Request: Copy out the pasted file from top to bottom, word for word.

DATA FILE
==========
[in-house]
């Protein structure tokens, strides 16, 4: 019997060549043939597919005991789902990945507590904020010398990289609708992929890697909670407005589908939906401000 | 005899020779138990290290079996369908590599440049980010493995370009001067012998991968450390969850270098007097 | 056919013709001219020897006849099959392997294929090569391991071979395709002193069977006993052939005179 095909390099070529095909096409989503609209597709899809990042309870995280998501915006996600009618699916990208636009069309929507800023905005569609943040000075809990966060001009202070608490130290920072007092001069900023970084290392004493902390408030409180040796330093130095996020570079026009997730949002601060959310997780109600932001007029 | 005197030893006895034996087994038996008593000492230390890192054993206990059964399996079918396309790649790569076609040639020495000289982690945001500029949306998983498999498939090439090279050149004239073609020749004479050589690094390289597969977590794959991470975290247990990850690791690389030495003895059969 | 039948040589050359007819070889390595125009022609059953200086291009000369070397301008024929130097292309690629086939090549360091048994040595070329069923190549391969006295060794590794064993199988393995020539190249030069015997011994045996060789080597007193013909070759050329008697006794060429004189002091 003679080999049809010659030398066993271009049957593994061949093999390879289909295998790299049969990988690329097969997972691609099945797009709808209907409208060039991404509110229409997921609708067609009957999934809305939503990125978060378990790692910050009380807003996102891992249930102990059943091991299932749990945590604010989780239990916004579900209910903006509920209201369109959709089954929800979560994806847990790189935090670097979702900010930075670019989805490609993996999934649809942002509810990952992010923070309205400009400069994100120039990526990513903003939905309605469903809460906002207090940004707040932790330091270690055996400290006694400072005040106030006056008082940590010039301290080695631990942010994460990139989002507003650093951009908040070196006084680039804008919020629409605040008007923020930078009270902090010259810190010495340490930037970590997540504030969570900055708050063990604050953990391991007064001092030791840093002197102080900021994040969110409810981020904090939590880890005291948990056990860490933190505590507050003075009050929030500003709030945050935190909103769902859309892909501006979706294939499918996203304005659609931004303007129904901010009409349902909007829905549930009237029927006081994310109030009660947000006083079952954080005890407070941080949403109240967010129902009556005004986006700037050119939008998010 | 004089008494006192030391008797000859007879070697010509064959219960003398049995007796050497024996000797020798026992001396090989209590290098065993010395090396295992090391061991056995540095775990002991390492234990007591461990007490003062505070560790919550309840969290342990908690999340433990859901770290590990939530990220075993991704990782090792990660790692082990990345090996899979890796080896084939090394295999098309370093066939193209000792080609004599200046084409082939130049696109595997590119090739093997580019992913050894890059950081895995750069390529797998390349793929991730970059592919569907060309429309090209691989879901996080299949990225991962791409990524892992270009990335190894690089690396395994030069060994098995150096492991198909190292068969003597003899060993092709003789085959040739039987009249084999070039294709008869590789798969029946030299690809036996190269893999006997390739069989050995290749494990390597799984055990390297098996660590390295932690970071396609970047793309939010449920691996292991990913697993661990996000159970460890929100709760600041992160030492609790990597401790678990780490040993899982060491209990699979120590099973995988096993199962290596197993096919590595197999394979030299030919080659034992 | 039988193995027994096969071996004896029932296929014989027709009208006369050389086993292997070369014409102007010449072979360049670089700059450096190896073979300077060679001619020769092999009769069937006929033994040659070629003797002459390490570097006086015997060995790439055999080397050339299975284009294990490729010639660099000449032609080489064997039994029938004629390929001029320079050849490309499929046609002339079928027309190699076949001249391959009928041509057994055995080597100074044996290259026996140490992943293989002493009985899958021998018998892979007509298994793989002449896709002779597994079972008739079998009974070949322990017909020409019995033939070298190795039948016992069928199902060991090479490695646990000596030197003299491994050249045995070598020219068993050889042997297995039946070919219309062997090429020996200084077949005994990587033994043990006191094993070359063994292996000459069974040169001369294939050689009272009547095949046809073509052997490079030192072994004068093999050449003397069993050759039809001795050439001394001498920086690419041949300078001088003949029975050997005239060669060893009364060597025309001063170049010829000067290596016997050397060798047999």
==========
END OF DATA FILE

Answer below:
[in-house]
């Protein structure tokens, strides 16, 4: 019997060549043939597919005991789902990945507590904020010398990289609708992929890697909670407005589908939906401000 | 005899020779138990290290079996369908590599440049980010493995370009001067012998991968450390969850270098007097 | 056919013709001219020897006849099959392997294929090569391991071979395709002193069977006993052939005179 095909390099070529095909096409989503609209597709899809990042309870995280998501915006996600009618699916990208636009069309929507800023905005569609943040000075809990966060001009202070608490130290920072007092001069900023970084290392004493902390408030409180040796330093130095996020570079026009997730949002601060959310997780109600932001007029 | 005197030893006895034996087994038996008593000492230390890192054993206990059964399996079918396309790649790569076609040639020495000289982690945001500029949306998983498999498939090439090279050149004239073609020749004479050589690094390289597969977590794959991470975290247990990850690791690389030495003895059969 | 039948040589050359007819070889390595125009022609059953200086291009000369070397301008024929130097292309690629086939090549360091048994040595070329069923190549391969006295060794590794064993199988393995020539190249030069015997011994045996060789080597007193013909070759050329008697006794060429004189002091 003679080999049809010659030398066993271009049957593994061949093999390879289909295998790299049969990988690329097969997972691609099945797009709808209907409208060039991404509110229409997921609708067609009957999934809305939503990125978060378990790692910050009380807003996102891992249930102990059943091991299932749990945590604010989780239990916004579900209910903006509920209201369109959709089954929800979560994806847990790189935090670097979702900010930075670019989805490609993996999934649809942002509810990952992010923070309205400009400069994100120039990526990513903003939905309605469903809460906002207090940004707040932790330091270690055996400290006694400072005040106030006056008082940590010039301290080695631990942010994460990139989002507003650093951009908040070196006084680039804008919020629409605040008007923020930078009270902090010259810190010495340490930037970590997540504030969570900055708050063990604050953990391991007064001092030791840093002197102080900021994040969110409810981020904090939590880890005291948990056990860490933190505590507050003075009050929030500003709030945050935190909103769902859309892909501006979706294939499918996203304005659609931004303007129904901010009409349902909007829905549930009237029927006081994310109030009660947000006083079952954080005890407070941080949403109240967010129902009556005004986006700037050119939008998010 | 004089008494006192030391008797000859007879070697010509064959219960003398049995007796050497024996000797020798026992001396090989209590290098065993010395090396295992090391061991056995540095775990002991390492234990007591461990007490003062505070560790919550309840969290342990908690999340433990859901770290590990939530990220075993991704990782090792990660790692082990990345090996899979890796080896084939090394295999098309370093066939193209000792080609004599200046084409082939130049696109595997590119090739093997580019992913050894890059950081895995750069390529797998390349793929991730970059592919569907060309429309090209691989879901996080299949990225991962791409990524892992270009990335190894690089690396395994030069060994098995150096492991198909190292068969003597003899060993092709003789085959040739039987009249084999070039294709008869590789798969029946030299690809036996190269893999006997390739069989050995290749494990390597799984055990390297098996660590390295932690970071396609970047793309939010449920691996292991990913697993661990996000159970460890929100709760600041992160030492609790990597401790678990780490040993899982060491209990699979120590099973995988096993199962290596197993096919590595197999394979030299030919080659034992 | 039988193995027994096969071996004896029932296929014989027709009208006369050389086993292997070369014409102007010449072979360049670089700059450096190896073979300077060679001619020769092999009769069937006929033994040659070629003797002459390490570097006086015997060995790439055999080397050339299975284009294990490729010639660099000449032609080489064997039994029938004629390929001029320079050849490309499929046609002339079928027309190699076949001249391959009928041509057994055995080597100074044996290259026996140490992943293989002493009985899958021998018998892979007509298994793989002449896709002779597994079972008739079998009974070949322990017909020409019995033939070298190795039948016992069928199902060991090479490695646990000596030197003299491994050249045995070598020219068993050889042997297995039946070919219309062997090429020996200084077949005994990587033994043990006191094993070359063994292996000459069974040169001369294939050689009272009547095949046809073509052997490079030192072994004068093999050449003397069993050759039809001795050439001394001498920086690419041949300078001088003949029975050997005239060669060893009364060597025309001063170049010829000067290596016997050397060798047999």